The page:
Spatial relationship between the ventricular septal defect and the anomalous muscle bundle in a double-chambered right ventricle

Zakariya J. Hubail, Claudio Ramaciotti

Research output: Contribution to journalArticlepeer-review

13 Scopus citations

Abstract

Background. The hemodynamic profile and surgical approach to a double-chambered right ventricle (RV) are influenced by the position of a ventricular septal defect (VSD) in relation to the obstructing muscle bundle. This relationship, however, has not been systematically evaluated, with available literature yielding conflicting results. The objective of this study was to describe this relationship in a series of consecutive patients. Design. This is a retrospective study of patients with double-chambered RV at a single institution between 1999 and 2005. The location of the VSD in relation to the obstructing muscle bundle was established by a review of echocardiograms, cardiac catheterizations, and surgical notes. Results. Twenty-seven patients were identified, and 4 excluded because of inadequate data. There was no disagreement among the methods to determine the relationship between the VSD and the muscle bundle(s). The median age was 65 months (8-204 months). An associated VSD was seen in 21 patients (91%); 18 perimembranous (86%), 2 muscular (9%), and 1 supracristal (5%). The VSD was proximal to the obstructing muscle bundle in 13 (62%), and distal to the bundle in 9 (38%); the supracristal defect was distal, the 2 muscular were proximal, and 11 (61%) of the perimembranous defect were proximal to the muscle bundle. Conclusion. The position of the VSD in relation to the anomalous muscle bundle in a double-chambered RV is heterogeneous. The majority of defects communicate with the high-pressure chamber proximal to the muscle bundle(s).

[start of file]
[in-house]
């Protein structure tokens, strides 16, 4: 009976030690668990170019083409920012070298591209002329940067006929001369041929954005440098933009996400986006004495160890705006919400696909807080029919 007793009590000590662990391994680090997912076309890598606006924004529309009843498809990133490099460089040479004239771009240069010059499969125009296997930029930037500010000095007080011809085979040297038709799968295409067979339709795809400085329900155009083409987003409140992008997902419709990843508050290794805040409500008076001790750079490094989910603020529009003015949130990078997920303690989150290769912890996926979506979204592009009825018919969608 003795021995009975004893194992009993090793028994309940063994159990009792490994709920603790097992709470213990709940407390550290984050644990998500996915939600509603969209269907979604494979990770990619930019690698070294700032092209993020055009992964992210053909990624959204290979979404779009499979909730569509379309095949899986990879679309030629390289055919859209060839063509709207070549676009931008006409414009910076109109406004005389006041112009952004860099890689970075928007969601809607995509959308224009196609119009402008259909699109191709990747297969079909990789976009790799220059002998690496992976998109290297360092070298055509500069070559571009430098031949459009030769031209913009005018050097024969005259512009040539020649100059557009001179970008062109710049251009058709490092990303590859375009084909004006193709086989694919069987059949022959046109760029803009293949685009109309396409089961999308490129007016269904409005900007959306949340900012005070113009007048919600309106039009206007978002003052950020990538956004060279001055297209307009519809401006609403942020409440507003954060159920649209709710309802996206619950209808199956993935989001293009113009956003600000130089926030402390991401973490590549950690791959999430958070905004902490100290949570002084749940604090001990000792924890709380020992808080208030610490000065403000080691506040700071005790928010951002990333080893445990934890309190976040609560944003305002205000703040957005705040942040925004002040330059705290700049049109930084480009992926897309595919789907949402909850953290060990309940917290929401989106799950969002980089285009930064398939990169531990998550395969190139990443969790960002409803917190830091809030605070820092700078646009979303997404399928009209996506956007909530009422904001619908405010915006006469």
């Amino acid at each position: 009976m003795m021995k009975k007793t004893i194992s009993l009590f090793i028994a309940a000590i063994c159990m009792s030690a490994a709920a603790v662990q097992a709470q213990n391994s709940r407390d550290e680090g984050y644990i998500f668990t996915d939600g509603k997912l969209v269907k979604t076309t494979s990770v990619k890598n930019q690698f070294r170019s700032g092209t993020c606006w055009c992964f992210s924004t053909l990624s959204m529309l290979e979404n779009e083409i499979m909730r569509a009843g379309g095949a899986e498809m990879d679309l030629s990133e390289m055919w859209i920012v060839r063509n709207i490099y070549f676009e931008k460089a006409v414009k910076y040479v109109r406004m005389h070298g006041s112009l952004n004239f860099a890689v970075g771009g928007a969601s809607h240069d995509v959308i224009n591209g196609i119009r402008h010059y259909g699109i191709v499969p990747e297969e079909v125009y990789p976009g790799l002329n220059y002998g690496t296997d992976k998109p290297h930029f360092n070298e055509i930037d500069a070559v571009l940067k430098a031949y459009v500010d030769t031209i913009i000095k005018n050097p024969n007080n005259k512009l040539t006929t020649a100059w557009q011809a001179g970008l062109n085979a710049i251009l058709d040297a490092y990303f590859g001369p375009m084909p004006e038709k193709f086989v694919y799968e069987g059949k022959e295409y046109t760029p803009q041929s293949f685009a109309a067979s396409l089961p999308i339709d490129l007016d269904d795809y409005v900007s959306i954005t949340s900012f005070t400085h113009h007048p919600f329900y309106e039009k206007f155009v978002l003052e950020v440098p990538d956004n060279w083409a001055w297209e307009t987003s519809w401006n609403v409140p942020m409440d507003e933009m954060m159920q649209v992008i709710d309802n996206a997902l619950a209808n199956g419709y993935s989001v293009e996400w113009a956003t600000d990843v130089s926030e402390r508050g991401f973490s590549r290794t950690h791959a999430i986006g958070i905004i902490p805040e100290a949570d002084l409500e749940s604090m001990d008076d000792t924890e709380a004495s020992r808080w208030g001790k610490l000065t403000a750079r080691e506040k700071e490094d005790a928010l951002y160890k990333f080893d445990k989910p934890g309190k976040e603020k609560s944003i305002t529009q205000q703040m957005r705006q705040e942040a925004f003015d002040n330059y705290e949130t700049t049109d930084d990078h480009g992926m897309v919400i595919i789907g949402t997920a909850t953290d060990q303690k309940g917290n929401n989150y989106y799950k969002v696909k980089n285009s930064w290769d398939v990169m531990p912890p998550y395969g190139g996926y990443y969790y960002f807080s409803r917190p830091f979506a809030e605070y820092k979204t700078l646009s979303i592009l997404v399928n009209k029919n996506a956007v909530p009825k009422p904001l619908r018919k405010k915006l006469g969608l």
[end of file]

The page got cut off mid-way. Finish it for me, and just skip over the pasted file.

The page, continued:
Original languageEnglish (US)
Pages (from-to)421-423
Number of pages3
JournalCongenital Heart Disease
Volume2
Issue number6
DOIs
StatePublished - Nov 1 2007

Keywords

  • Double-chambered Right Ventricle
  • Right Ventricular Anomalous Muscle
  • Ventricular Septal Defect

ASJC Scopus subject areas

  • Pediatrics, Perinatology, and Child Health
  • Surgery
  • Radiology Nuclear Medicine and imaging
  • Cardiology and Cardiovascular Medicine

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